A diet designed to boost brain health benefits people with multiple sclerosis!

A diet designed to boost brain health benefits people with multiple sclerosis!

A diet designed to boost brain health benefits people with multiple sclerosis (MS), new research suggests. A team of Medicine at Mount Sinai in New York City for the study examined 185 people diagnosed with MS within the past five years. Each had MRI brain scans and responded to detailed questionnaires.

From a brain-health eating regimen, those who ate more of the excellent food foods called the MIND diet and fewer bad ones more preserved tissue are found in a critical relay station in the brain called the thalamus. The study also found the link between eating fewer MS brain lesions and more full-fat dairy products. In addition, consuming omega-3 fatty acids from fish also had brain benefits.

The MIND diet combines aspects of the Dietary Approaches to Stop Hypertension (DASH) diet and the Mediterranean diet. MIND is short for Mediterranean-DASH Intervention for Neurodegenerative Delay. The diet is designed to improve brain health. Past studies have found out that it may help prevent Alzheimer’s disease and, in older adults, help preserve thinking skills. The foods that are considered good are fish, nuts, berries, and leafy vegetables, and foods that are considered bad are processed and red meats and sweets, cheese, butter, fried foods.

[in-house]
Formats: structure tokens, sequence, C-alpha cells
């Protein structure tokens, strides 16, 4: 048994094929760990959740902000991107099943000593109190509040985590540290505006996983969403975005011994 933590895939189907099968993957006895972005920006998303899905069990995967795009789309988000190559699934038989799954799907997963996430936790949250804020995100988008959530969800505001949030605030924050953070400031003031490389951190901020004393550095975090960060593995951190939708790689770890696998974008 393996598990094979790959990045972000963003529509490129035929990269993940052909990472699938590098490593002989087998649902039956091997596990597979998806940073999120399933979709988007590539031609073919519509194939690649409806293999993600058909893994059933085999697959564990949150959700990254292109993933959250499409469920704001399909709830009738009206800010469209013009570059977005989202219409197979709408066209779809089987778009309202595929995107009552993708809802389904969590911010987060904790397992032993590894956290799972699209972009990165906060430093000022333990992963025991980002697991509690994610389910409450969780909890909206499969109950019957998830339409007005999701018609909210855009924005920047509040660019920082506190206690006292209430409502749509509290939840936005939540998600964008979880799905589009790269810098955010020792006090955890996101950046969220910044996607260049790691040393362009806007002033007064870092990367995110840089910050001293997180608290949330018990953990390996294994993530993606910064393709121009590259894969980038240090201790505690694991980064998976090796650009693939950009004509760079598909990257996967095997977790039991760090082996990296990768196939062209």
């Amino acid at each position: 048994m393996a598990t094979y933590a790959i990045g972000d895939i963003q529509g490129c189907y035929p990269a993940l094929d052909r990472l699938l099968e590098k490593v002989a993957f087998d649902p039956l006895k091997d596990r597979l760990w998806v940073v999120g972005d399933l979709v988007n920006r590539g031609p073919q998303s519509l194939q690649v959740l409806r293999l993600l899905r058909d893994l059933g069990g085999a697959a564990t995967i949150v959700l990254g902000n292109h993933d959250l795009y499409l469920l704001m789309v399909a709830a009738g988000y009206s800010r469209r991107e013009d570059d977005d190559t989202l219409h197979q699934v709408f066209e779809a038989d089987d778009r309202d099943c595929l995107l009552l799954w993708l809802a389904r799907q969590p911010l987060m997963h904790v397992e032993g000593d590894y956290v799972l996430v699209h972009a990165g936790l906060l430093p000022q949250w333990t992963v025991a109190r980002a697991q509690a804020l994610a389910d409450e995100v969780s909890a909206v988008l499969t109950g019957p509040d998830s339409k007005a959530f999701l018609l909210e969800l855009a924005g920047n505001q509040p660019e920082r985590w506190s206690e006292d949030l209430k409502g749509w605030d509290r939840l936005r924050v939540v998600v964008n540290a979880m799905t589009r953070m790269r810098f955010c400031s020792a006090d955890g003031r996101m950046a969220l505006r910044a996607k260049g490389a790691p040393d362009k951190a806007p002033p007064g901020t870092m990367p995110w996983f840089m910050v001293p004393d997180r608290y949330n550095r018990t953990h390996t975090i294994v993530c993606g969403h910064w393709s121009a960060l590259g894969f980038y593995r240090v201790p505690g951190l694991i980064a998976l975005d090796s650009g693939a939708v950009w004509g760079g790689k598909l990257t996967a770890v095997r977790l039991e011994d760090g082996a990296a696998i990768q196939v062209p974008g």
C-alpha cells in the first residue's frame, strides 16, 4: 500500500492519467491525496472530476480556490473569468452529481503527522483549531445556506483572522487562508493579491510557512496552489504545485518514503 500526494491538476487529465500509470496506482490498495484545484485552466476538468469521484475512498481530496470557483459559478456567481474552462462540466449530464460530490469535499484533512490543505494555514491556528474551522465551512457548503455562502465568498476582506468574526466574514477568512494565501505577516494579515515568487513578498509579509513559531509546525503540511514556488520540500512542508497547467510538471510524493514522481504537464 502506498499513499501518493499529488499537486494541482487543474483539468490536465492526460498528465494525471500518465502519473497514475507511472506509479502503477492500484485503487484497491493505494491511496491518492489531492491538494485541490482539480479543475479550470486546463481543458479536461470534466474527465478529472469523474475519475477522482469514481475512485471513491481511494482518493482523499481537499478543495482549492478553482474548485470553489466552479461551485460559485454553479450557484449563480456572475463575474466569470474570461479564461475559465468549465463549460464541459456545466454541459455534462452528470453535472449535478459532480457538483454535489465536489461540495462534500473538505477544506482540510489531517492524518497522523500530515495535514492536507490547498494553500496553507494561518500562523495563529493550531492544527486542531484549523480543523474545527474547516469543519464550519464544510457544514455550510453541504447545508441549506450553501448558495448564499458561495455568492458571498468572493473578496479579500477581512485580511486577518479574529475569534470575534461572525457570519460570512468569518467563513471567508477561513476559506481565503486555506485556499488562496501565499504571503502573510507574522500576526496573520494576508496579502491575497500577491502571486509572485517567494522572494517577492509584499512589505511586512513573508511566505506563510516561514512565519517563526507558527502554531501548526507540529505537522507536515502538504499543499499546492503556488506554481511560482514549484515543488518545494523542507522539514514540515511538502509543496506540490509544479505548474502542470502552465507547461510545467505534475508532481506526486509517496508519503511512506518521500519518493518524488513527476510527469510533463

MS is found in about 1 million Americans, a central nervous system disorder. The symptoms of the disease can range from numbness and tingling to blindness and paralysis. Most people between the ages of 20 to 50 are diagnosed with MS. Women are affected three times as often as men by the disease. There is currently no cure.

The study was led by Dr. Ilana Katz Sand, a neurologist. There were few key limitations in the study: Research was restricted to patients in the early stages of MS, and it took only a one-time snapshot. But the results provide additional evidence about the impact of nutrition and diet on outcomes for people with MS, said the researchers. They will continue to follow participants to find out whether healthy diets continue to have benefits as MS progresses.

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